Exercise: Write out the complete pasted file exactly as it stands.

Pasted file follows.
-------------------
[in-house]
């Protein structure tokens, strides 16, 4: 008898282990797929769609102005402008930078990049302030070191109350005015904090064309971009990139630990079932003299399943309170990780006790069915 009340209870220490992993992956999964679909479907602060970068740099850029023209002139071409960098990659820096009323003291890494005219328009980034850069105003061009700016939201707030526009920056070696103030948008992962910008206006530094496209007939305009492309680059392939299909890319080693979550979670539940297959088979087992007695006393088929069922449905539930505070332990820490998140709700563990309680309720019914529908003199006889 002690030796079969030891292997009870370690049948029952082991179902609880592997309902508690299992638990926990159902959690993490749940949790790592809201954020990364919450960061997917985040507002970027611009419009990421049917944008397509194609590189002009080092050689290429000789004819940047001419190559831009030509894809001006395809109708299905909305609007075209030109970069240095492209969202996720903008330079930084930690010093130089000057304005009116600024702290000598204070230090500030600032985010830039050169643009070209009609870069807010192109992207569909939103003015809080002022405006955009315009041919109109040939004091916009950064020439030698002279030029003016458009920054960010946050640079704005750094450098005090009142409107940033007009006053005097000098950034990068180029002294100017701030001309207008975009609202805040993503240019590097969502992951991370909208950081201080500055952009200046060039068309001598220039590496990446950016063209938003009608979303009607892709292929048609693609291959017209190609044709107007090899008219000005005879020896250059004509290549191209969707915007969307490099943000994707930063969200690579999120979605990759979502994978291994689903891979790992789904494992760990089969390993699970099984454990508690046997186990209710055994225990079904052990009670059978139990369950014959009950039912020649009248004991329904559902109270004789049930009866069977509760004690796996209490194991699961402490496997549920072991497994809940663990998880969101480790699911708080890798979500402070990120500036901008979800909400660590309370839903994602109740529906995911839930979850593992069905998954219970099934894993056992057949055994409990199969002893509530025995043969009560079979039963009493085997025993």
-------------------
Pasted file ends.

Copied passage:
[in-house]
């Protein structure tokens, strides 16, 4: 008898282990797929769609102005402008930078990049302030070191109350005015904090064309971009990139630990079932003299399943309170990780006790069915 009340209870220490992993992956999964679909479907602060970068740099850029023209002139071409960098990659820096009323003291890494005219328009980034850069105003061009700016939201707030526009920056070696103030948008992962910008206006530094496209007939305009492309680059392939299909890319080693979550979670539940297959088979087992007695006393088929069922449905539930505070332990820490998140709700563990309680309720019914529908003199006889 002690030796079969030891292997009870370690049948029952082991179902609880592997309902508690299992638990926990159902959690993490749940949790790592809201954020990364919450960061997917985040507002970027611009419009990421049917944008397509194609590189002009080092050689290429000789004819940047001419190559831009030509894809001006395809109708299905909305609007075209030109970069240095492209969202996720903008330079930084930690010093130089000057304005009116600024702290000598204070230090500030600032985010830039050169643009070209009609870069807010192109992207569909939103003015809080002022405006955009315009041919109109040939004091916009950064020439030698002279030029003016458009920054960010946050640079704005750094450098005090009142409107940033007009006053005097000098950034990068180029002294100017701030001309207008975009609202805040993503240019590097969502992951991370909208950081201080500055952009200046060039068309001598220039590496990446950016063209938003009608979303009607892709292929048609693609291959017209190609044709107007090899008219000005005879020896250059004509290549191209969707915007969307490099943000994707930063969200690579999120979605990759979502994978291994689903891979790992789904494992760990089969390993699970099984454990508690046997186990209710055994225990079904052990009670059978139990369950014959009950039912020649009248004991329904559902109270004789049930009866069977509760004690796996209490194991699961402490496997549920072991497994809940663990998880969101480790699911708080890798979500402070990120500036901008979800909400660590309370839903994602109740529906995911839930979850593992069905998954219970099934894993056992057949055994409990199969002893509530025995043969009560079979039963009493085997025993």